ESSENTIAL WORKERS URGE CA LEGISLATURE, GOVERNOR TO EXTEND COVID-19 PAID SICK LEAVE BENEFITS; AB 84 & SB 95
All employer-mandated COVID-19-specific emergency paid sick leave expired on December 31, 2020
Sacramento, CA (February 24, 2021) – California’s essential workers and community and labor advocates today joined forces to urge the California legislature and Governor Gavin Newsom to take immediate action to expand emergency paid sick days and paid family and medical leave protection for workers in the California 2021-2022 early action budget through AB 84 and SB 95.
Even as public health officials caution California is not out of the woods and new, contagious mutations of COVID-19 present new threats, many workers have exhausted their own sick leave and have been working without a critical safety net: the federal and emergency paid sick leave mandates on employers that expired on December 31, 2020. The result is that workers – particularly workers of color in essential roles – are facing additional months of danger and can’t afford to stay home when they are exposed on the job, putting their co-workers, families and all of us at risk.
“California has rightly championed the principle that no one should have to choose between going to work sick and putting food on the table. Providing paid sick leave to working Californians has never been more important than during this pandemic when stopping the spread of a deadly disease means everyone must have the ability to isolate when they are sick or exposed to COVID-19. No small business wants to be the epicenter of a COVID-19 outbreak, nor do they wish to put the lives of their customers or employees at risk. Paid sick leave saves workplaces and invaluable lives by ensuring less exposure to this virus,” said Assemblymember Wendy Carrillo (D-Los Angeles).
Published research from scientists at Cornell University and in Switzerland found paid sick leave resulted in a measurable and significant decrease in COVID-19 spread. Experts from the University of California at Berkeley published an opinion piece last week in CalMatters stressing the importance of extending California’s COVID-19 supplemental sick leave policy to allow sick workers to stay home.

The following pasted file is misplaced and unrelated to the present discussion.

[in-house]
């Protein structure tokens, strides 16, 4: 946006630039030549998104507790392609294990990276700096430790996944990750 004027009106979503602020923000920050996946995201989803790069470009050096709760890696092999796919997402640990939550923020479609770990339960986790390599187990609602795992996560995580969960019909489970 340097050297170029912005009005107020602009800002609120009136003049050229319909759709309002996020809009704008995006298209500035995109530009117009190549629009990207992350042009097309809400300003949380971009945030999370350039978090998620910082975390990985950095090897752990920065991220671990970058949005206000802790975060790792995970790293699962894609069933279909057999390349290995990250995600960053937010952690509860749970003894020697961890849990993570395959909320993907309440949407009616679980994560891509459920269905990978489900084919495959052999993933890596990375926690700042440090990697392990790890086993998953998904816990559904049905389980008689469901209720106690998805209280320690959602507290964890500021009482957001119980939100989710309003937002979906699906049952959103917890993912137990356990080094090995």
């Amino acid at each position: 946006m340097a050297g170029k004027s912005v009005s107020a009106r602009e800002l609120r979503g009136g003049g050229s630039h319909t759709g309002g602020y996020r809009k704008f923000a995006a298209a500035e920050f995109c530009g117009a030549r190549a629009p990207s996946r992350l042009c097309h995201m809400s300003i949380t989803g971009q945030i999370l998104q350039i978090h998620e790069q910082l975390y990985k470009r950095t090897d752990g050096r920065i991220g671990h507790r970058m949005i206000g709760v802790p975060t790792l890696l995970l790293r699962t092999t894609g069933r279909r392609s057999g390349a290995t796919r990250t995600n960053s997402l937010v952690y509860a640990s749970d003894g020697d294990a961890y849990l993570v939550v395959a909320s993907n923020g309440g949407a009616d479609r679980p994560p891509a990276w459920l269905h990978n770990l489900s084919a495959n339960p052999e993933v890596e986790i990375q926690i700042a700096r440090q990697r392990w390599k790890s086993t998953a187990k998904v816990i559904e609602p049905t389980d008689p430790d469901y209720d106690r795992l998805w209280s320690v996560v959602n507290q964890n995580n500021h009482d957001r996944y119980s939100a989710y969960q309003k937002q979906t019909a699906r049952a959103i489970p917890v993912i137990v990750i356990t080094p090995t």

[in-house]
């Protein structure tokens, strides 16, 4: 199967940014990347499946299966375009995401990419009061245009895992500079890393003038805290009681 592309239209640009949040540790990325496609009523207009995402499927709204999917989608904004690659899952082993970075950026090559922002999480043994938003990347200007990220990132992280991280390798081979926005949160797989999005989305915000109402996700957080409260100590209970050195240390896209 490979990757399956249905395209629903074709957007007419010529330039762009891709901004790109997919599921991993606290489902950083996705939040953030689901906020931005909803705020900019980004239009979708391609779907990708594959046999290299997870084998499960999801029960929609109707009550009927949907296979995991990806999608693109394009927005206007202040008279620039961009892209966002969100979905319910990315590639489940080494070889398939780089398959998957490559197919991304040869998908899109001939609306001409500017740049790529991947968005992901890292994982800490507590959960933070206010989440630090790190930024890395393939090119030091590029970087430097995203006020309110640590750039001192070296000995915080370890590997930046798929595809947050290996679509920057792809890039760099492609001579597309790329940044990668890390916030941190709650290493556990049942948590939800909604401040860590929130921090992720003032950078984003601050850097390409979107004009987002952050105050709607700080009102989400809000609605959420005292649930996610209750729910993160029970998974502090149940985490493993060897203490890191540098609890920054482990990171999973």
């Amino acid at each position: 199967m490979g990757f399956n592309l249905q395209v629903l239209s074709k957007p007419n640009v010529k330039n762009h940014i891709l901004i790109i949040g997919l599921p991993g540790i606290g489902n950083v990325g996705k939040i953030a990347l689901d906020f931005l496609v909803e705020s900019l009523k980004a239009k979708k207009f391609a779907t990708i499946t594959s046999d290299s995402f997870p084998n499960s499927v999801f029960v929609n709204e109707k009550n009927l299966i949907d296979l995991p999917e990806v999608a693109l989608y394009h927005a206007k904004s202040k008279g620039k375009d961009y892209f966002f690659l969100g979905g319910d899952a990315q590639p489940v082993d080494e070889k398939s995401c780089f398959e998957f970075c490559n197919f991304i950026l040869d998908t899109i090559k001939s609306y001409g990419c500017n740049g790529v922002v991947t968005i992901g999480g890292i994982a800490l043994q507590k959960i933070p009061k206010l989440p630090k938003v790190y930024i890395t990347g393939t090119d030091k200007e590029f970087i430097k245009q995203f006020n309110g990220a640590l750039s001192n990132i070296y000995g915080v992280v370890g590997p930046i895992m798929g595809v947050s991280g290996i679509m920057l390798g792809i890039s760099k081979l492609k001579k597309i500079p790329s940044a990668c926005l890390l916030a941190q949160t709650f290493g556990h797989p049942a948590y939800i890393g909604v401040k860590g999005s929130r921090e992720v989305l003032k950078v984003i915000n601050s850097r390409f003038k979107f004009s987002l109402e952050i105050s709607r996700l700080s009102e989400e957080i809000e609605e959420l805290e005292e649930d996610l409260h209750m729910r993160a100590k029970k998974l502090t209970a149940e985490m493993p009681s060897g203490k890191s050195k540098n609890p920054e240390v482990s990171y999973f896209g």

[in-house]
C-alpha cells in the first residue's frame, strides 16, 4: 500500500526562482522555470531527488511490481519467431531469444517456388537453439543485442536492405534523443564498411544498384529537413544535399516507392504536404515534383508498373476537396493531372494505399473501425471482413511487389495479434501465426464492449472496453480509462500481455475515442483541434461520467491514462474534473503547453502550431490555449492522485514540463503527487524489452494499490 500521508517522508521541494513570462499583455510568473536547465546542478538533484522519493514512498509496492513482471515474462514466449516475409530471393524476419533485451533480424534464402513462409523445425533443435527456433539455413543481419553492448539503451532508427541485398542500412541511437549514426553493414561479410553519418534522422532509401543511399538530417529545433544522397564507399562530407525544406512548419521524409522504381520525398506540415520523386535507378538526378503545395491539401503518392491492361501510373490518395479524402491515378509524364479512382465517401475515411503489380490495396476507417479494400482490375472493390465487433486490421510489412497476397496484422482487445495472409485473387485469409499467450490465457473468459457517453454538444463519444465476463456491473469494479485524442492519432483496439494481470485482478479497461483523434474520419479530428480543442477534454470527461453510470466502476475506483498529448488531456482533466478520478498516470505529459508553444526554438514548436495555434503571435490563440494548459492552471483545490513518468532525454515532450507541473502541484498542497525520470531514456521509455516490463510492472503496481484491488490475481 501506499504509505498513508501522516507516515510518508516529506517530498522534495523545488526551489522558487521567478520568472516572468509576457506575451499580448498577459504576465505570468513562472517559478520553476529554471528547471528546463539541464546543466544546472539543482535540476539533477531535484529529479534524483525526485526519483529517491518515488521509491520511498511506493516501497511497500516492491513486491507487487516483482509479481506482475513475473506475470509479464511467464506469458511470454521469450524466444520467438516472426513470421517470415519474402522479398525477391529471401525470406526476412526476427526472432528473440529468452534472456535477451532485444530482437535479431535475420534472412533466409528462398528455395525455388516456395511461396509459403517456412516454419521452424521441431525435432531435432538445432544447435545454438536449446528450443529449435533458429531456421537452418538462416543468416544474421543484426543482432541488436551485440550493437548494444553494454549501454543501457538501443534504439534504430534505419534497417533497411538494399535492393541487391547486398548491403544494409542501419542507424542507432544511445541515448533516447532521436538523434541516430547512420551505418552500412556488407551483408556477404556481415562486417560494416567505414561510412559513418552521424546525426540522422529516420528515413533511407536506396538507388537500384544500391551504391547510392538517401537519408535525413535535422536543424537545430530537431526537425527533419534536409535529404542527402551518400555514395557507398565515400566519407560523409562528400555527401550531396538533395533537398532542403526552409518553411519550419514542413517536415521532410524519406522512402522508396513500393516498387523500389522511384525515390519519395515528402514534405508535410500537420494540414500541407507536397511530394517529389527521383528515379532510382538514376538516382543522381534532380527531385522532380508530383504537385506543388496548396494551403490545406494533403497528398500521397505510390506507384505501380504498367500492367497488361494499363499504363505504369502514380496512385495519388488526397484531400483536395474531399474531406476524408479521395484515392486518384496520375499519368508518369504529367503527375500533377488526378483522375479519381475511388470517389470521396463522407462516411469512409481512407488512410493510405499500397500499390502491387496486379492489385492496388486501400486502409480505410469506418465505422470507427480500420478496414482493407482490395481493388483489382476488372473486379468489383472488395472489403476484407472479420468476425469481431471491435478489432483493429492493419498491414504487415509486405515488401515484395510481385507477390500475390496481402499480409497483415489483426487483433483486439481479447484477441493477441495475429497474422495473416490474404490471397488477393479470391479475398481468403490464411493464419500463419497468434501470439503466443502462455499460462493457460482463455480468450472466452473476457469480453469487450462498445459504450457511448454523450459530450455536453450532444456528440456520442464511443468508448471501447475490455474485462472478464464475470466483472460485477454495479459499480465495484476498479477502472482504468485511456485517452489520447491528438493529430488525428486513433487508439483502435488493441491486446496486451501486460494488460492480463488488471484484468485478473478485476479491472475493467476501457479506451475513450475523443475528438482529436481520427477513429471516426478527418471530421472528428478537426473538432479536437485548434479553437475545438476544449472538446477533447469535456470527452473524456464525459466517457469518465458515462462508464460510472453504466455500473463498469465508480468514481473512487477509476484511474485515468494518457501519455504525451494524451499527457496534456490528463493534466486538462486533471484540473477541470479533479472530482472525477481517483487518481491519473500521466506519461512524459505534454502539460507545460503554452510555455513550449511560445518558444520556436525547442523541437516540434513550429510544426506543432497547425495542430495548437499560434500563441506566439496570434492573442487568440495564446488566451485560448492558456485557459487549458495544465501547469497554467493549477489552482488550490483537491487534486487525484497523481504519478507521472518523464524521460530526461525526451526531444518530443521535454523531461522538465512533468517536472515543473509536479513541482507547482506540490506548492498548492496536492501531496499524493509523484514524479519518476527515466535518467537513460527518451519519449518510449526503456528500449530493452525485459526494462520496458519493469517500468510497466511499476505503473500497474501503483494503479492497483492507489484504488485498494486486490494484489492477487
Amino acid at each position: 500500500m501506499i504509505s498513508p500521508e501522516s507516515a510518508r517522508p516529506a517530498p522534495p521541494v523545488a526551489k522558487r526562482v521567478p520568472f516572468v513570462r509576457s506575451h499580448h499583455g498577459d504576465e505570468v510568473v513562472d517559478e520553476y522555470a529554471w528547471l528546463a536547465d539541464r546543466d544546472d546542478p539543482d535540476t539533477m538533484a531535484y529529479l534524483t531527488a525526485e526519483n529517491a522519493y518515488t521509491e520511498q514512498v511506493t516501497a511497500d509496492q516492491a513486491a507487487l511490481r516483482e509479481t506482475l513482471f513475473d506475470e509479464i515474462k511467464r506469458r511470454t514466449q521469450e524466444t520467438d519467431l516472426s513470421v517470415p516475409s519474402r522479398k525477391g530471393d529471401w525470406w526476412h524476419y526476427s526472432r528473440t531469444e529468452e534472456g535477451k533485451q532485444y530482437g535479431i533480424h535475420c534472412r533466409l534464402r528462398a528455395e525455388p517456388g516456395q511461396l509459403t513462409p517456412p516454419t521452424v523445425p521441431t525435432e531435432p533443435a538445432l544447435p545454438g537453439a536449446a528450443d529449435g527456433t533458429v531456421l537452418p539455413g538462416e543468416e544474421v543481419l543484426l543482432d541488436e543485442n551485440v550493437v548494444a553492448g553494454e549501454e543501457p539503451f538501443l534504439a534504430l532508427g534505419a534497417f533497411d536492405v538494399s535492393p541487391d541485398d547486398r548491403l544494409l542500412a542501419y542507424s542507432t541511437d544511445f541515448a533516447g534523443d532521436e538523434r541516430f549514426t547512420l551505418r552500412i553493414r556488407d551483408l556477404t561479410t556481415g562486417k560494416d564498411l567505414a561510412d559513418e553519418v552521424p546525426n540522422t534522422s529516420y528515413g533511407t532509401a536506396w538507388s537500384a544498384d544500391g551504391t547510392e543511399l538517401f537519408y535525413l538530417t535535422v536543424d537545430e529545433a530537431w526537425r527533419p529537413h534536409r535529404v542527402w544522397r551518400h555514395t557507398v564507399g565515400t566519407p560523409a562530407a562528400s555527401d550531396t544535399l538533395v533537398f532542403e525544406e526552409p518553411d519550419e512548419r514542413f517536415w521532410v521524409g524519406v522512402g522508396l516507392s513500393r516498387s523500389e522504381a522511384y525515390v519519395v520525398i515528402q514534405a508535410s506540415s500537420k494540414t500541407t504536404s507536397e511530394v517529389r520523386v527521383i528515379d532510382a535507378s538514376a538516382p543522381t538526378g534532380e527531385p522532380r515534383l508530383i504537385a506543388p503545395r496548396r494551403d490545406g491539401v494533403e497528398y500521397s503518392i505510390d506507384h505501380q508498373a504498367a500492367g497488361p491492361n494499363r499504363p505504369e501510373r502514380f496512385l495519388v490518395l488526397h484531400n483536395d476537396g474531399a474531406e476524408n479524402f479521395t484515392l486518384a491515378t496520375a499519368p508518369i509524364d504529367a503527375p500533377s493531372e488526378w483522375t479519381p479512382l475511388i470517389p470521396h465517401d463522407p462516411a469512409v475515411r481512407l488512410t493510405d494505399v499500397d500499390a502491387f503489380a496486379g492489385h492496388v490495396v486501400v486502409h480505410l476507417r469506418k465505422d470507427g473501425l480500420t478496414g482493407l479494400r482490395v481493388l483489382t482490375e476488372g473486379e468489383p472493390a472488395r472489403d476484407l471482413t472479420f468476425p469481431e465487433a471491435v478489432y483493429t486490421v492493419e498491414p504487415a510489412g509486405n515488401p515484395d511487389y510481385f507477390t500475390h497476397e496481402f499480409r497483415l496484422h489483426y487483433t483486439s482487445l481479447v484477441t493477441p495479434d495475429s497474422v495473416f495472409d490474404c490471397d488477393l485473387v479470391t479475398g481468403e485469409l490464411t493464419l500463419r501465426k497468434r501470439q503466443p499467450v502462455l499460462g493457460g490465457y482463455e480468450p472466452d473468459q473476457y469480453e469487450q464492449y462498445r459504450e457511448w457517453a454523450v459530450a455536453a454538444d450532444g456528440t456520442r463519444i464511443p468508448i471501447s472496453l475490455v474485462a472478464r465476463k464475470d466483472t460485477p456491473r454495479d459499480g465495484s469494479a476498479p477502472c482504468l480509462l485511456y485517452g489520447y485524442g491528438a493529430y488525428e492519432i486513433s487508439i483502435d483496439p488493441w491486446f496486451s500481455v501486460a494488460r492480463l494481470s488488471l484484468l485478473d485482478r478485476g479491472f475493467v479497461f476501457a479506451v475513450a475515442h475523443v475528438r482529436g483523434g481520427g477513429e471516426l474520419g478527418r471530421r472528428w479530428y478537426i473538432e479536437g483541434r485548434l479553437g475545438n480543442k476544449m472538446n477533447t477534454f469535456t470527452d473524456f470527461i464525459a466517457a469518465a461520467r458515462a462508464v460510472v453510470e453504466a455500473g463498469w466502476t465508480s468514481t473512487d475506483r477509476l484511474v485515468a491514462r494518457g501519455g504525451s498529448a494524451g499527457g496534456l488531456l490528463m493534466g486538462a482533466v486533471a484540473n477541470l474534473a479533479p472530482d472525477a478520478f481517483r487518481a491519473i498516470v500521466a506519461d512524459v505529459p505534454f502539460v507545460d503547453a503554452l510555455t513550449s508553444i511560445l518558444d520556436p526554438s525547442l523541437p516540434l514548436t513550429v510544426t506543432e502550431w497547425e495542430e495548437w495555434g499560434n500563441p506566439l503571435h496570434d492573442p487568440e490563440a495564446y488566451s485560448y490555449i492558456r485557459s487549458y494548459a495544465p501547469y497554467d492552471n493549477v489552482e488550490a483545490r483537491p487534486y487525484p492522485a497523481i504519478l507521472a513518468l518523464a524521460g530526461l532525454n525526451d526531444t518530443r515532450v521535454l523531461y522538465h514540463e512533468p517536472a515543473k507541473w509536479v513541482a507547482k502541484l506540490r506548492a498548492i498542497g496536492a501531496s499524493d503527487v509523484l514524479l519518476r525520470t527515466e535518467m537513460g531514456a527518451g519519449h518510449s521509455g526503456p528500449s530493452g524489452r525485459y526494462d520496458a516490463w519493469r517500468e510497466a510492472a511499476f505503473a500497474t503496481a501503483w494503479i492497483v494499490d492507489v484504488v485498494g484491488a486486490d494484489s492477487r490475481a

“We can’t reopen safely without taking immediate action to ensure every worker in California has the right to take paid sick leave if they contract COVID-19,” Assemblywoman Lorena Gonzalez (D-San Diego) said. “Without the availability of paid leave, workers will be forced to choose between paying their bills, and going to work sick and exposing others to the virus. While Californians are getting vaccinated, paid sick leave is one of the most effective tools we have to stop the spread of COVID-19 in workplaces.”
Both state and federal requirements for employer-mandated COVID-19-specific emergency paid sick leave in the form of the Federal Family First Coronavirus Response Act (FFCRA) and AB 1867 expired on December 31, 2020, and workers have since been left with either inadequate or no rights to sick leave while recovering from COVID-19, quarantining following exposure, or caring for a family member sick with COVID-19. The end of these programs, which filled in gaps created by FFCRA, has forced countless Californians to work while sick, endangering co-workers and the public.
“A full year into this crisis, essential workers are still facing real danger every time they go to work in public roles and close quarters with others,” said Bob Schoonover, President of SEIU California and SEIU Local 721. “We can’t ask people to stay home after exposure when staying home means not being able to eat - that’s why we are imploring Governor Newsom and our legislative leaders to add pandemic paid sick leave to the tools California uses to fight the virus, and to take this action in the early budget.”